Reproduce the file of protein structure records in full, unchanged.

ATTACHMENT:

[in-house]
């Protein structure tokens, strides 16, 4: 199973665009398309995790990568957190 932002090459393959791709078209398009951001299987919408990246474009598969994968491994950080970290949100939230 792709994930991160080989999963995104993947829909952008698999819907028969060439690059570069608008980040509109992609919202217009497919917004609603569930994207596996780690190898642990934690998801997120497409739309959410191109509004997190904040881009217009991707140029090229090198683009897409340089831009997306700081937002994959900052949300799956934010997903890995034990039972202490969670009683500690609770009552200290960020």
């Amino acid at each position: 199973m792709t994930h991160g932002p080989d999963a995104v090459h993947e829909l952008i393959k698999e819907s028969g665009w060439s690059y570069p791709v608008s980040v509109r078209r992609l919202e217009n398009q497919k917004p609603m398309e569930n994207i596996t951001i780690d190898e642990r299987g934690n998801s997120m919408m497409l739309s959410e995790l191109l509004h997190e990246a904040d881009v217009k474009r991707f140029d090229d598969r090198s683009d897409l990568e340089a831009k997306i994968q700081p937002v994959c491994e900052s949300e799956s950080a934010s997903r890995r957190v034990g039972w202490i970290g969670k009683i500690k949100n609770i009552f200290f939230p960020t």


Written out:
[in-house]
């Protein structure tokens, strides 16, 4: 199973665009398309995790990568957190 932002090459393959791709078209398009951001299987919408990246474009598969994968491994950080970290949100939230 792709994930991160080989999963995104993947829909952008698999819907028969060439690059570069608008980040509109992609919202217009497919917004609603569930994207596996780690190898642990934690998801997120497409739309959410191109509004997190904040881009217009991707140029090229090198683009897409340089831009997306700081937002994959900052949300799956934010997903890995034990039972202490969670009683500690609770009552200290960020």
């Amino acid at each position: 199973m792709t994930h991160g932002p080989d999963a995104v090459h993947e829909l952008i393959k698999e819907s028969g665009w060439s690059y570069p791709v608008s980040v509109r078209r992609l919202e217009n398009q497919k917004p609603m398309e569930n994207i596996t951001i780690d190898e642990r299987g934690n998801s997120m919408m497409l739309s959410e995790l191109l509004h997190e990246a904040d881009v217009k474009r991707f140029d090229d598969r090198s683009d897409l990568e340089a831009k997306i994968q700081p937002v994959c491994e900052s949300e799956s950080a934010s997903r890995r957190v034990g039972w202490i970290g969670k009683i500690k949100n609770i009552f200290f939230p960020t």